Solar pores are intermediate-size magnetic flux features that emerge at the surface of the Sun. The absence of a filamentary penumbra indicates that there is a relatively simple magnetic structure with a prevailing vertical magnetic field.
Relations between the magnetic field components, line-of-sight velocities, and horizontal motions in and around a large pore (Deff = 8”.5) are analysed to provide observational constraints on theoretical models and numerical simulations.
Spectropolarimetric observations in Fe I 617.3 nm of the pore NOAA 11005 with the IBIS spectrometer attached to the Dunn Solar Telescope are inverted into series of maps of thermal, magnetic, and velocity parameters using the SIR code. Horizontal velocities are obtained from series of white-light images by means of local correlation tracking.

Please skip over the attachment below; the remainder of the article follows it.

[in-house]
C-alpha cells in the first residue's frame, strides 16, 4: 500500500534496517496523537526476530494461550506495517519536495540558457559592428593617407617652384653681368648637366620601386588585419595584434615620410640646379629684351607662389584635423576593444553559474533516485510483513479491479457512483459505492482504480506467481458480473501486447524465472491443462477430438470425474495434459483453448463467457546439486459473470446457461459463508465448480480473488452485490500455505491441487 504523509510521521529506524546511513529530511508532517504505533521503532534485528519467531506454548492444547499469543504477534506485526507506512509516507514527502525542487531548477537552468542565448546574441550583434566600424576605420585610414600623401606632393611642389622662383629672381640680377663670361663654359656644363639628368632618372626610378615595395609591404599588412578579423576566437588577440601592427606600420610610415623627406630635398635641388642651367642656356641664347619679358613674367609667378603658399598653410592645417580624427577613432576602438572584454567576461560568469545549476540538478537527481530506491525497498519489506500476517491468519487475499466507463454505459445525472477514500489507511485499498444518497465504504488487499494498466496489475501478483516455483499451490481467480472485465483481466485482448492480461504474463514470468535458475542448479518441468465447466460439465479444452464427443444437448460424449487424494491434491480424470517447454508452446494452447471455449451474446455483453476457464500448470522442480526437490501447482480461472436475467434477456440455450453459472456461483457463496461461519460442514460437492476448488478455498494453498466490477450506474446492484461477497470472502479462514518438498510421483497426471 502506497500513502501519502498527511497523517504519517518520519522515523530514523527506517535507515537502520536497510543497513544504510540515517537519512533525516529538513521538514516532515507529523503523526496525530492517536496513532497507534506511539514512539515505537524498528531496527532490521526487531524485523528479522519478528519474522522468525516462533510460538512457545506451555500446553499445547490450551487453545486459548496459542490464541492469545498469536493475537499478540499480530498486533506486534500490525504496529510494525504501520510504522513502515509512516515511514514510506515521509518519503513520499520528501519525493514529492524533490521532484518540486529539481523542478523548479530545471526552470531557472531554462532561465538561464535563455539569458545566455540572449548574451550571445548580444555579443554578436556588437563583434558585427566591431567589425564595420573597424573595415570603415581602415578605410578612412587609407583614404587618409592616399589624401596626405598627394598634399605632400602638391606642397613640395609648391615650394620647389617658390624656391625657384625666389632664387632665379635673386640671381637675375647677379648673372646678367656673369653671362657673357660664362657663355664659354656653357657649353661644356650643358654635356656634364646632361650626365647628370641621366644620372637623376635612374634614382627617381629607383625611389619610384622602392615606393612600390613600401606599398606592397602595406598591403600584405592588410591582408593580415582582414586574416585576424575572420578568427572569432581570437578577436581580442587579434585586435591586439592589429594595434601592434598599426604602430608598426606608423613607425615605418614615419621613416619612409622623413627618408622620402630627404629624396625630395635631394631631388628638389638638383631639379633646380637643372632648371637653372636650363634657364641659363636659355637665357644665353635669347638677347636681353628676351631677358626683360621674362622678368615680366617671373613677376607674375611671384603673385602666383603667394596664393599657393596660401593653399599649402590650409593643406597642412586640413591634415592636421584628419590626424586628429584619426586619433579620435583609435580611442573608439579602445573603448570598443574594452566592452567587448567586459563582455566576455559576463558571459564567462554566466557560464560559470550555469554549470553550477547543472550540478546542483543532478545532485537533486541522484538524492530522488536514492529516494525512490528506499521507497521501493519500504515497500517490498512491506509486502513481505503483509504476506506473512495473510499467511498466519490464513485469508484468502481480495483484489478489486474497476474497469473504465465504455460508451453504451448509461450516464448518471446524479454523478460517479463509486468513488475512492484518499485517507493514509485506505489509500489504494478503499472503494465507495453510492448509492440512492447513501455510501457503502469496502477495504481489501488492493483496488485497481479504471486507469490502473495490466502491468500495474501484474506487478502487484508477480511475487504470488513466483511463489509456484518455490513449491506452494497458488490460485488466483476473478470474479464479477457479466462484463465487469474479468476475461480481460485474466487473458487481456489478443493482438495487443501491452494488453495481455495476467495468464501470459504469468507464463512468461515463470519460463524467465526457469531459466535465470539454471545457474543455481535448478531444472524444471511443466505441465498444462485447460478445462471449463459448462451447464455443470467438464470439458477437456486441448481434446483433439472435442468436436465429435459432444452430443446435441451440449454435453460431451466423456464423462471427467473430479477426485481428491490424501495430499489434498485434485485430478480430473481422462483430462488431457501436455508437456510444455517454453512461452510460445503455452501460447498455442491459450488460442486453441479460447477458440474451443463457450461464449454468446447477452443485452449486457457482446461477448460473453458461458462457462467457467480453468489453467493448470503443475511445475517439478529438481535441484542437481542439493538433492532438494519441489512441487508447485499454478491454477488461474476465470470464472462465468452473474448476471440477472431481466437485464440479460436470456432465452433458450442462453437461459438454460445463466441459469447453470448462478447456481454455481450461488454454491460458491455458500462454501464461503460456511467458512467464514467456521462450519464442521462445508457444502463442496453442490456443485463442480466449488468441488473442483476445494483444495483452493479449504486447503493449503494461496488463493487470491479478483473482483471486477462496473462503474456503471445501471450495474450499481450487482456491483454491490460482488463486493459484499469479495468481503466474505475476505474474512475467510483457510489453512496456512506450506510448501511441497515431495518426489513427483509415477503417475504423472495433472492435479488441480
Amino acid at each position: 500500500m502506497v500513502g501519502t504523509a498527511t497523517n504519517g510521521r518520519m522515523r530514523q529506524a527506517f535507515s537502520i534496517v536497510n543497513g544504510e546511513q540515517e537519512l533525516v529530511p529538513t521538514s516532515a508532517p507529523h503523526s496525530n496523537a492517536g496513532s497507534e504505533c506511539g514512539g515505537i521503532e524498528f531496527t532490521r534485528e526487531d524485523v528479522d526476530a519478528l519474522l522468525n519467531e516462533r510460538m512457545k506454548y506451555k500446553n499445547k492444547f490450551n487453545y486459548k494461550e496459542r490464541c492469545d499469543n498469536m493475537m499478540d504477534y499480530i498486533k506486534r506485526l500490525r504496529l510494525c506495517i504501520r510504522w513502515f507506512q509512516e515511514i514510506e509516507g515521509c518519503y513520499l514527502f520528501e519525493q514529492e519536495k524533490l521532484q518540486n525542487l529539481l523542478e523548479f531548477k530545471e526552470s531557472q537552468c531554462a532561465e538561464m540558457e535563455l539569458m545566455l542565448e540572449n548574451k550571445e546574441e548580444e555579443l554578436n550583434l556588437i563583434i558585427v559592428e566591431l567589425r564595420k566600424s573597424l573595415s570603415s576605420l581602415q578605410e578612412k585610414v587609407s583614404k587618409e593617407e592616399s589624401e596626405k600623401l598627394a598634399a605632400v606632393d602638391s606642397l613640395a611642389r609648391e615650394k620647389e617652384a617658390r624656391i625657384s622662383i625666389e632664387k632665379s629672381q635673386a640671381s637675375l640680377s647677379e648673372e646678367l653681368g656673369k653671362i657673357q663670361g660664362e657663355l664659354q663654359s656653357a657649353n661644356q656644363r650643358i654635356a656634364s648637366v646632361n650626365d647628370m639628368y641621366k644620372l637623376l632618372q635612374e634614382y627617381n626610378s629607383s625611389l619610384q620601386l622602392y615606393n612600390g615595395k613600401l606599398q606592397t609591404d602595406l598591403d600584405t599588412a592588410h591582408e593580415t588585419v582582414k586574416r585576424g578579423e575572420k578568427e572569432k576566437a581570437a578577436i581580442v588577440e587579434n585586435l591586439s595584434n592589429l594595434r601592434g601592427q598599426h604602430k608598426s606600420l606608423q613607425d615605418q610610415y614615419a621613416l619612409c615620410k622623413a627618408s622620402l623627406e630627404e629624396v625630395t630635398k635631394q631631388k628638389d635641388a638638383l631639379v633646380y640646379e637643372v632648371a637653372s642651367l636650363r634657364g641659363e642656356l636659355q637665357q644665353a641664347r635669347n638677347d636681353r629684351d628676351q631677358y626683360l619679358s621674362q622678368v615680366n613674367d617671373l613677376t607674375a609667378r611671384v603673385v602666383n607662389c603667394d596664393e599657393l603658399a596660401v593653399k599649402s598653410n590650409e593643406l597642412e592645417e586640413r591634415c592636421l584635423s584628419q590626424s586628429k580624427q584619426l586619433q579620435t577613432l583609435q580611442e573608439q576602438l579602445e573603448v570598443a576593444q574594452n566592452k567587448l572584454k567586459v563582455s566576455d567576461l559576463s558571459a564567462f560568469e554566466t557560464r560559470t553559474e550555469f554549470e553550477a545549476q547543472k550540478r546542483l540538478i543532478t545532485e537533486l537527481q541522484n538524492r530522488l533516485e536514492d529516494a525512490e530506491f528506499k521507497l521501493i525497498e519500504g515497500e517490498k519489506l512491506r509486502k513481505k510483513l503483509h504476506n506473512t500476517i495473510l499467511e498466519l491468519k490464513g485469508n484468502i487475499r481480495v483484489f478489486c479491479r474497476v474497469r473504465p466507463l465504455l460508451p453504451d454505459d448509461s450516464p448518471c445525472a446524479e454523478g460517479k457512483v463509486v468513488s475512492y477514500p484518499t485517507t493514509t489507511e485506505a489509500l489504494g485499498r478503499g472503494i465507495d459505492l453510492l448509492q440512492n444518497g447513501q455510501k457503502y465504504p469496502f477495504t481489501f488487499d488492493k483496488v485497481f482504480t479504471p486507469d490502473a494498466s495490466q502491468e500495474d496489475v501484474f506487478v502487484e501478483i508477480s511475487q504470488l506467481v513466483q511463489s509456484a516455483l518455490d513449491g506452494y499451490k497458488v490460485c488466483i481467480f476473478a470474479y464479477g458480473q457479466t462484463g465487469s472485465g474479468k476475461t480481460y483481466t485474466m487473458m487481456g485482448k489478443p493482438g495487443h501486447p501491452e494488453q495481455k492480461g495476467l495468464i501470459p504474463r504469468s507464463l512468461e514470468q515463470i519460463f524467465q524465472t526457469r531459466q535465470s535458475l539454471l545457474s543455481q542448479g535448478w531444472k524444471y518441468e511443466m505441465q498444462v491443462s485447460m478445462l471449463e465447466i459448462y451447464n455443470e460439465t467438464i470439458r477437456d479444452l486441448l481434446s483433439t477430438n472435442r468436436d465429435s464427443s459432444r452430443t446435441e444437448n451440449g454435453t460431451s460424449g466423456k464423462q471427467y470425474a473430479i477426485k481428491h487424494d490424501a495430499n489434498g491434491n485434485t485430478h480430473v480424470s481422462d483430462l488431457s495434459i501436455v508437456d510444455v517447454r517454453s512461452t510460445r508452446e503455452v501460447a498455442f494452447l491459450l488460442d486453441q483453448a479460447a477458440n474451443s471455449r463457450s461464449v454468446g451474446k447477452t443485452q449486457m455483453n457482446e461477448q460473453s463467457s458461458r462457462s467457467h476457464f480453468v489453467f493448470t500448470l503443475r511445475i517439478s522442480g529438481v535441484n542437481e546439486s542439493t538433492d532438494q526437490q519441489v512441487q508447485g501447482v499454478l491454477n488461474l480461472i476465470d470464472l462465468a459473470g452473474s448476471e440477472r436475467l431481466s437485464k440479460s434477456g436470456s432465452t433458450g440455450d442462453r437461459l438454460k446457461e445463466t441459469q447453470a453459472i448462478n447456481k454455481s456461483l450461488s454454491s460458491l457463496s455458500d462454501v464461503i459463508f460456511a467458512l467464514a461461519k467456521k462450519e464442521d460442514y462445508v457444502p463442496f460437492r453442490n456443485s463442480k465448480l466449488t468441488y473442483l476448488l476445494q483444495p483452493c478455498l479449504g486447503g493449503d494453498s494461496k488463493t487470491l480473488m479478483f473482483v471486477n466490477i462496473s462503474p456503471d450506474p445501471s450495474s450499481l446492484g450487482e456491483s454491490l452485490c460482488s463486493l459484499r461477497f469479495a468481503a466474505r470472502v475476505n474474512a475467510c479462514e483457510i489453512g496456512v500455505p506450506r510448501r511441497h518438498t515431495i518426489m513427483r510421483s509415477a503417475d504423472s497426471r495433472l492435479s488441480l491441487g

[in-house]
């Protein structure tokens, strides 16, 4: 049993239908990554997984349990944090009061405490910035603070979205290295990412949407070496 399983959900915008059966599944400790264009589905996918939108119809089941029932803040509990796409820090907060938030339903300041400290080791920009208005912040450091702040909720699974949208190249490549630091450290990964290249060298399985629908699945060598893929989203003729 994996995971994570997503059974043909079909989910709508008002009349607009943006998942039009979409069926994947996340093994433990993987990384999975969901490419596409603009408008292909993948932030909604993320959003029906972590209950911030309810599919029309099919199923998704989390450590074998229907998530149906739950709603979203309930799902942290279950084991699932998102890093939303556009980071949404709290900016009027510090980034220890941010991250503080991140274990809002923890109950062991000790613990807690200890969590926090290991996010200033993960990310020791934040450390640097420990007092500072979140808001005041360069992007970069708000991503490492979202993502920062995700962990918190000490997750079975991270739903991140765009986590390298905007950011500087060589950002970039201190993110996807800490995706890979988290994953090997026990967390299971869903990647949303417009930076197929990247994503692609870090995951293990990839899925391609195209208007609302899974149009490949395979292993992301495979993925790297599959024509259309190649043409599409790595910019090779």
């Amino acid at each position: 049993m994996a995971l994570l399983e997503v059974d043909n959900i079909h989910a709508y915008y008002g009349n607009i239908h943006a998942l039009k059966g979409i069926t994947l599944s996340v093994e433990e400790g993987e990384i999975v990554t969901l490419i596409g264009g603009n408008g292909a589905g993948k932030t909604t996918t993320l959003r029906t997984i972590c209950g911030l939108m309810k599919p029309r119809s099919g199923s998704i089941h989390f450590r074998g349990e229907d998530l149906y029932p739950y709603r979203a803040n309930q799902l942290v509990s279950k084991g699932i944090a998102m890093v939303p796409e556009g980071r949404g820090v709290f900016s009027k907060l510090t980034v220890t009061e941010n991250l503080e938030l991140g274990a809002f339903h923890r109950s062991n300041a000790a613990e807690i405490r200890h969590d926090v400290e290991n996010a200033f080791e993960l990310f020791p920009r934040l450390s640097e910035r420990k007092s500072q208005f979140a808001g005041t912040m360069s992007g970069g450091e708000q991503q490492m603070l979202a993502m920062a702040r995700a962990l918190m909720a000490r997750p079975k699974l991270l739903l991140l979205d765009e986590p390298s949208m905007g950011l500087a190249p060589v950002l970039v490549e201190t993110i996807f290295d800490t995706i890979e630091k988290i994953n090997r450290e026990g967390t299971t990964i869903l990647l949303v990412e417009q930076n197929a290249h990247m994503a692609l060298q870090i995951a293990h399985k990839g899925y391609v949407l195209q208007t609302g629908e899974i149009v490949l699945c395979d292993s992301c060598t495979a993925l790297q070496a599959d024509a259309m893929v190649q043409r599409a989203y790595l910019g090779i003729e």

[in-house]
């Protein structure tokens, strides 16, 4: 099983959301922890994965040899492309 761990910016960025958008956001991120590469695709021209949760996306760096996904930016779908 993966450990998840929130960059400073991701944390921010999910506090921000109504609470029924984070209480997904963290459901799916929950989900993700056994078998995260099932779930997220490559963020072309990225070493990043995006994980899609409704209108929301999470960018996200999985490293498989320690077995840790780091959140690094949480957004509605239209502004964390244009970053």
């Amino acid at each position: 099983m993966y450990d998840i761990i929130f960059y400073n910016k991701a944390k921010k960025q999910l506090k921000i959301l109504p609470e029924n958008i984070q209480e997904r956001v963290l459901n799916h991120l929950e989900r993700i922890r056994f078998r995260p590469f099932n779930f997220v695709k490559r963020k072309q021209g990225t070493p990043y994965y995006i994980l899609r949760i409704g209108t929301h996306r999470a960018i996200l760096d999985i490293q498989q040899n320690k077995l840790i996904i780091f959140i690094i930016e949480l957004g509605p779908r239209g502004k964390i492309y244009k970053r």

The magnetic field B extends from the visible pore border of more than 3”.5 and has a radial structure in a form of spines that are co-spatial with dark intergranular lanes. The horizontal component Bhor is more extended than the vertical component Bz. The temperature linearly decreases with increasing Bz, by about − 300 K kG-1 in the photosphere and − 800 K kG-1 in the umbra. The temperature contrast of granulation increases with increasing magnetic field strength and is then suppressed for Bz > 1200 G. Granular upflows dominate in regions with Bz < 600–700 G. Line-of-sight velocities are lower in stronger fields, except for fast isolated downflows at the pore’s border. The velocity signature of granulation is suppressed completely for Bhor > 1000 G. Horizontal motions of granules start to be damped for Bz > 500 G and recurrently exploding granules appear only in magnetic fields comparable to or weaker than the equipartition field strength 400 G.
more at: http://www.aanda.org/articles/aa/abs/2012/01/aa17851-11/aa17851-11.html